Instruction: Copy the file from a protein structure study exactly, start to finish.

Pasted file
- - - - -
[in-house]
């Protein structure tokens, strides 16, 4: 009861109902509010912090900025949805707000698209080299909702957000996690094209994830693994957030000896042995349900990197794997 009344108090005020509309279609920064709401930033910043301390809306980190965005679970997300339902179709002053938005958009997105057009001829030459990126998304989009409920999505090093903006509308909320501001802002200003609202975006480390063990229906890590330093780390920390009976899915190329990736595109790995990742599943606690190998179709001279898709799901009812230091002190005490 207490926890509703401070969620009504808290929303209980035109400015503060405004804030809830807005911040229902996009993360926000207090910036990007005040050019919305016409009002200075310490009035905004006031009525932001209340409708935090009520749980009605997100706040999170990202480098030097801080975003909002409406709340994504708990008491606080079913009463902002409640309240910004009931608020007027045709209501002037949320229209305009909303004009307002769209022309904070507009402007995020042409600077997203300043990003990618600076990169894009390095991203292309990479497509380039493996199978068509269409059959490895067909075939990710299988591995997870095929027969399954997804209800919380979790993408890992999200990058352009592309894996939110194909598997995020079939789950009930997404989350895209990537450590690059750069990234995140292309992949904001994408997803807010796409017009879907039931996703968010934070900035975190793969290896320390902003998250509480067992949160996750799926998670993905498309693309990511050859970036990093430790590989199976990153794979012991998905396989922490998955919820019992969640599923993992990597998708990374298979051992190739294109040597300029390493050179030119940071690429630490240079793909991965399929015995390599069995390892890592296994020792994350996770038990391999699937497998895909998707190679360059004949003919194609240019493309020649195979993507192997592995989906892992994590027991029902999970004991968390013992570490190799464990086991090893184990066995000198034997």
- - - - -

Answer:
[in-house]
């Protein structure tokens, strides 16, 4: 009861109902509010912090900025949805707000698209080299909702957000996690094209994830693994957030000896042995349900990197794997 009344108090005020509309279609920064709401930033910043301390809306980190965005679970997300339902179709002053938005958009997105057009001829030459990126998304989009409920999505090093903006509308909320501001802002200003609202975006480390063990229906890590330093780390920390009976899915190329990736595109790995990742599943606690190998179709001279898709799901009812230091002190005490 207490926890509703401070969620009504808290929303209980035109400015503060405004804030809830807005911040229902996009993360926000207090910036990007005040050019919305016409009002200075310490009035905004006031009525932001209340409708935090009520749980009605997100706040999170990202480098030097801080975003909002409406709340994504708990008491606080079913009463902002409640309240910004009931608020007027045709209501002037949320229209305009909303004009307002769209022309904070507009402007995020042409600077997203300043990003990618600076990169894009390095991203292309990479497509380039493996199978068509269409059959490895067909075939990710299988591995997870095929027969399954997804209800919380979790993408890992999200990058352009592309894996939110194909598997995020079939789950009930997404989350895209990537450590690059750069990234995140292309992949904001994408997803807010796409017009879907039931996703968010934070900035975190793969290896320390902003998250509480067992949160996750799926998670993905498309693309990511050859970036990093430790590989199976990153794979012991998905396989922490998955919820019992969640599923993992990597998708990374298979051992190739294109040597300029390493050179030119940071690429630490240079793909991965399929015995390599069995390892890592296994020792994350996770038990391999699937497998895909998707190679360059004949003919194609240019493309020649195979993507192997592995989906892992994590027991029902999970004991968390013992570490190799464990086991090893184990066995000198034997």